666 - gematria - points to Nero who had a PR problem after the fire in Rome.  Persecuted Christians horribly.  People thought that Nero didn't really die and that he would return one day to wreak havoc.   Napoleon, Hitler, etc. 

The Beast from the Land - Revelation 14

11 Then I saw a second beast, coming out of the earth. It had two horns like a lamb, but it spoke like a dragon. 12 It exercised all the authority of the first beast on its behalf, and made the earth and its inhabitants worship the first beast, whose fatal wound had been healed. 13 And it performed great signs, even causing fire to come down from heaven to the earth in full view of the people. 

John shows how evil can become propagated through religion especially when religion becomes conflated with the triumphalism of Roman politics.  People listen to this Beast as it spins what is evidently evil into something good.  They value a leader who can conquer, subjugate, etc.  The exact opposite of Jesus.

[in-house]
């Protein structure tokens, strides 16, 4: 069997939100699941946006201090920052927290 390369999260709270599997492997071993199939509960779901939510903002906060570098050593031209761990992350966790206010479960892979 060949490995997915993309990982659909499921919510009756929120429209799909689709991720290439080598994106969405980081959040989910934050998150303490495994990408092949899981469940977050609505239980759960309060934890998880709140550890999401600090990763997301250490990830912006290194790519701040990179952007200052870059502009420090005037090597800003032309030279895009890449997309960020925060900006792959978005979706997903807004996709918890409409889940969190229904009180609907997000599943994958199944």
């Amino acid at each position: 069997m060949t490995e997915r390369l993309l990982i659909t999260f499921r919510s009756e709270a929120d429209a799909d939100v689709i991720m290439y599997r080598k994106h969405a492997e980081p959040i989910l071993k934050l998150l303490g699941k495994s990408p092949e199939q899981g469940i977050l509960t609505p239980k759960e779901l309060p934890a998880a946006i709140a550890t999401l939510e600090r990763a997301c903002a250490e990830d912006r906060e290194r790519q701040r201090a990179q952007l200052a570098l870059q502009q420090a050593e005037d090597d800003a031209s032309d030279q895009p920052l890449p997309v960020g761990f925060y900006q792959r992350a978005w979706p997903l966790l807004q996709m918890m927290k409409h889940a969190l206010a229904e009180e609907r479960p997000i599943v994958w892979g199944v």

Babylon the Harlot - Revelation 17

3 Then the angel carried me away in the Spirit into a wilderness. There I saw a woman sitting on a scarlet beast that was covered with blasphemous names and had seven heads and ten horns. 4 The woman was dressed in purple and scarlet, and was glittering with gold, precious stones and pearls. She held a golden cup in her hand, filled with abominable things and the filth of her adulteries. 5 The name written on her forehead was a mystery:

Babylon the great

the mother of prostitutes

and of the abominations of the earth.

6 I saw that the woman was drunk with the blood of God’s holy people, the blood of those who bore testimony to Jesus.